Lebanon Threatens Anti-Syrian Activists
Dissenters Fear Damascus's Influence
By Howard Schneider
Washington Post Foreign Service
Monday, September 3, 2001; Page A18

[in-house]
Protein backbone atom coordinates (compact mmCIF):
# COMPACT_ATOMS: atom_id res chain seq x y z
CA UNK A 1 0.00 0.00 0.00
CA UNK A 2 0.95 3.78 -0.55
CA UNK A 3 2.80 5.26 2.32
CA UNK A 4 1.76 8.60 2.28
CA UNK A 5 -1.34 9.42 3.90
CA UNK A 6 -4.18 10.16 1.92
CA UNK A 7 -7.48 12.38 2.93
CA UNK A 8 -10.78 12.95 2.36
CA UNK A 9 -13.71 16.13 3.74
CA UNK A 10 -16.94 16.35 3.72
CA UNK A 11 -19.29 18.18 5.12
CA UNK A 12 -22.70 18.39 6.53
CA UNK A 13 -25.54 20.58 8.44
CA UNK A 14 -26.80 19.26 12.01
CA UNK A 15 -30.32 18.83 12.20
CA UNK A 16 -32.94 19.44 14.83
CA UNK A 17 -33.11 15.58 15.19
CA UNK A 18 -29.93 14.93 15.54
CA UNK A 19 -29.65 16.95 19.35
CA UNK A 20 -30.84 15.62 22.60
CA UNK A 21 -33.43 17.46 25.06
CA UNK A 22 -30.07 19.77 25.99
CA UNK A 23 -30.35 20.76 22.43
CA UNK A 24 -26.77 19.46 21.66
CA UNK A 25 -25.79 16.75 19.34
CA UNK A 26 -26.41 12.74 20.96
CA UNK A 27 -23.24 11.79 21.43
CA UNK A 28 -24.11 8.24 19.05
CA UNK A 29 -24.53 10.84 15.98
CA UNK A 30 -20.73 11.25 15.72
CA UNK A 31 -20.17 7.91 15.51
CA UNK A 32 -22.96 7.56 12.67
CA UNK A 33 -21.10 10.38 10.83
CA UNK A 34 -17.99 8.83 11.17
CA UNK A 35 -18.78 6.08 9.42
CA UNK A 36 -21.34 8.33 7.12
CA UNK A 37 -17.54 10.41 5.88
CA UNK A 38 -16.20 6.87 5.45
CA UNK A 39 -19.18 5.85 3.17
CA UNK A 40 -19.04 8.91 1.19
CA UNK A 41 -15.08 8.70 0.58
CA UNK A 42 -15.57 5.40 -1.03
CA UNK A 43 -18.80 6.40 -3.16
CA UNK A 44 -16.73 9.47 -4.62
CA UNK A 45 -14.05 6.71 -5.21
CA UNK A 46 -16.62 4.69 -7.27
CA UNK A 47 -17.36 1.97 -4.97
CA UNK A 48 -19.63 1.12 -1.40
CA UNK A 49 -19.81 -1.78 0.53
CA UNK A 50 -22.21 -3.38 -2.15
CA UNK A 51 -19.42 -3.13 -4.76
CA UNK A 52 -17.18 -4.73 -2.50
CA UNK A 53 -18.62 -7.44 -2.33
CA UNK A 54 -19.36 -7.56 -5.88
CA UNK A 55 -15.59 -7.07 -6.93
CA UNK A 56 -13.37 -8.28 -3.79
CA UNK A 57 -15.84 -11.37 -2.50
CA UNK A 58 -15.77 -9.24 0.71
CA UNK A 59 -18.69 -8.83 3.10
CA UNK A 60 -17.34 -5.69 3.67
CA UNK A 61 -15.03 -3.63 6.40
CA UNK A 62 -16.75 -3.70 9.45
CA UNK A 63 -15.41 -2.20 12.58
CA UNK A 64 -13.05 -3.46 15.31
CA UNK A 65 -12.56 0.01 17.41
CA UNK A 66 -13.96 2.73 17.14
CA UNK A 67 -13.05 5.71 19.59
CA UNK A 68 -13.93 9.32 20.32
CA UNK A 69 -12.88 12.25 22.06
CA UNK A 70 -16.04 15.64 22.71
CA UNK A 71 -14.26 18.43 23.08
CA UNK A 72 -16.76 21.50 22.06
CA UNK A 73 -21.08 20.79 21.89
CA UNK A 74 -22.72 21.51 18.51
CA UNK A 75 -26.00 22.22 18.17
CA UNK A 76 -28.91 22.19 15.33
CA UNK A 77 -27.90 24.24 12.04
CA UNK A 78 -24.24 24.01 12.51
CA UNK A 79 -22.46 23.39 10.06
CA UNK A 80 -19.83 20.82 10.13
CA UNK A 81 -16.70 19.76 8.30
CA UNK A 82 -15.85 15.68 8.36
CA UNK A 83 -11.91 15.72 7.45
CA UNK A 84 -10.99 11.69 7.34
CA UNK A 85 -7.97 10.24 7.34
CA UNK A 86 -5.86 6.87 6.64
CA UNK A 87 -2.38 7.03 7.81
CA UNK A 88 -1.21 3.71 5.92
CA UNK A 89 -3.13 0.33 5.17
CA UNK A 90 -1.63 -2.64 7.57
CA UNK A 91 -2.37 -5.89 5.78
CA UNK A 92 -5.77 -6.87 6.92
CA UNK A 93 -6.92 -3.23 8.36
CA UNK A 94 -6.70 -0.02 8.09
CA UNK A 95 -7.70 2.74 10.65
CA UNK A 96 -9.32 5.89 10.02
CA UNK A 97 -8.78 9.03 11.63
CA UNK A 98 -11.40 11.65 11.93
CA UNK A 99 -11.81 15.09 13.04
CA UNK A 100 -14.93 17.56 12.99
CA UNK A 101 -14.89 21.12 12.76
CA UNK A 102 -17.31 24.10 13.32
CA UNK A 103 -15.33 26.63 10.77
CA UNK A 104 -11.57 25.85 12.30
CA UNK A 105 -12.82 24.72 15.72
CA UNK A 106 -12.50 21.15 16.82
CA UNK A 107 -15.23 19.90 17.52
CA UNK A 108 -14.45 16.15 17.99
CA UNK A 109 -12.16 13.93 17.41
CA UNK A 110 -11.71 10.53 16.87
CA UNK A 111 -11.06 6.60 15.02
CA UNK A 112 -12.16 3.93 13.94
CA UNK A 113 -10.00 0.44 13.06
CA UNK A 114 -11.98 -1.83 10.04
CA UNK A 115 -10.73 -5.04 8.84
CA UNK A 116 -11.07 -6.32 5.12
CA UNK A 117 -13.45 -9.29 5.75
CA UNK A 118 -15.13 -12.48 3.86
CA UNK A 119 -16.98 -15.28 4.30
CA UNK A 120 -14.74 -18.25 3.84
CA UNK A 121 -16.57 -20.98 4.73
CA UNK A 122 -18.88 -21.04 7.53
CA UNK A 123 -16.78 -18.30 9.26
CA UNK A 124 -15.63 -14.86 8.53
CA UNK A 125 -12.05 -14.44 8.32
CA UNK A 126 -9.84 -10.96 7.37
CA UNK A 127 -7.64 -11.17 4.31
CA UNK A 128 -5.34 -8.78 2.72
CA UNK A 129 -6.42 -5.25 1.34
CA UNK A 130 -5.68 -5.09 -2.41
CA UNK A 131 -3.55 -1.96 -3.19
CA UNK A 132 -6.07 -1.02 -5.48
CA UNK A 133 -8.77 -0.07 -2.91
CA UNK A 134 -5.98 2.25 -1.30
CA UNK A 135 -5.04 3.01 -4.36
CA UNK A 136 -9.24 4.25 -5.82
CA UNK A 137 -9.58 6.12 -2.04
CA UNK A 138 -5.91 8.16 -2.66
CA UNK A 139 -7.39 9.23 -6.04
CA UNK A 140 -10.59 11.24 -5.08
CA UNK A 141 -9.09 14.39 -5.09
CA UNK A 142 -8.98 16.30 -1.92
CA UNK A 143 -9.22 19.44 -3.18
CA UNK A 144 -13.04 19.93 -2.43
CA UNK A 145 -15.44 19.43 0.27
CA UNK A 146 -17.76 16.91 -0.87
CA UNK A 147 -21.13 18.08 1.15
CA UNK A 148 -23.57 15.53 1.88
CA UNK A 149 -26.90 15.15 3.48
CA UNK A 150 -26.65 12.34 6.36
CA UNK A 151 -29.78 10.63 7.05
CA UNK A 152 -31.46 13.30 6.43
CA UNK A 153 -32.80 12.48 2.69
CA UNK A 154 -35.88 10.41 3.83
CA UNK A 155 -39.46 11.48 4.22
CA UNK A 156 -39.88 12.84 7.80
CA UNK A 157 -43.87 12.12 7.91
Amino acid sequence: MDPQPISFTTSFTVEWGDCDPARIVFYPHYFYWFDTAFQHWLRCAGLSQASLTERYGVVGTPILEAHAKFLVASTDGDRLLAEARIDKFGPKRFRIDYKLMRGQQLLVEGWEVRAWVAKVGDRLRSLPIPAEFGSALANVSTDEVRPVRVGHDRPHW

BEIRUT, Lebanon -- Members of the Free Patriotic Movement, gathered at an architect's office south of Beirut, faced a crisis. Several of their younger colleagues had been arrested for distributing leaflets advocating "sovereignty, independence and liberty" for Lebanon -- meaning an end to Syrian domination. As they discussed how to help the men put in prison last month, it became clear how sensitive their point of view has become in a country where about 20,000 Syrian troops still guarantee security and Syrian influence remains decisive after a quarter-century of full-scale political and military intervention. In the streets outside the architect's office, a half-dozen truckloads of armed soldiers had gathered. Noise came from another room, where troops toted off computers, equipment and furniture. A captain with two patrolmen entered the room where the group was meeting, told everyone there to remain silent and ordered them into the waiting vehicles.In a crackdown on anti-Syrian activists, Lebanese authorities jailed as many as 200 people over the course of a week, including journalists, lawyers and engineers. When relatives and other supporters gathered outside the Palace of Justice to demand their release, plainclothes officers broke up the rally with kicks and punches. Lebanese officials have not given a precise account of who was arrested or how many people are still in jail. Most were Christians, and most are believed to have been released on bail pending trial on charges such as insulting Syria and destabilizing Lebanon. Those still imprisoned include three men -- including two journalists -- who are accused of collaborating with Israel, the most serious charge. Some others have already been given sentences of up to six weeks for distributing anti-Syrian literature.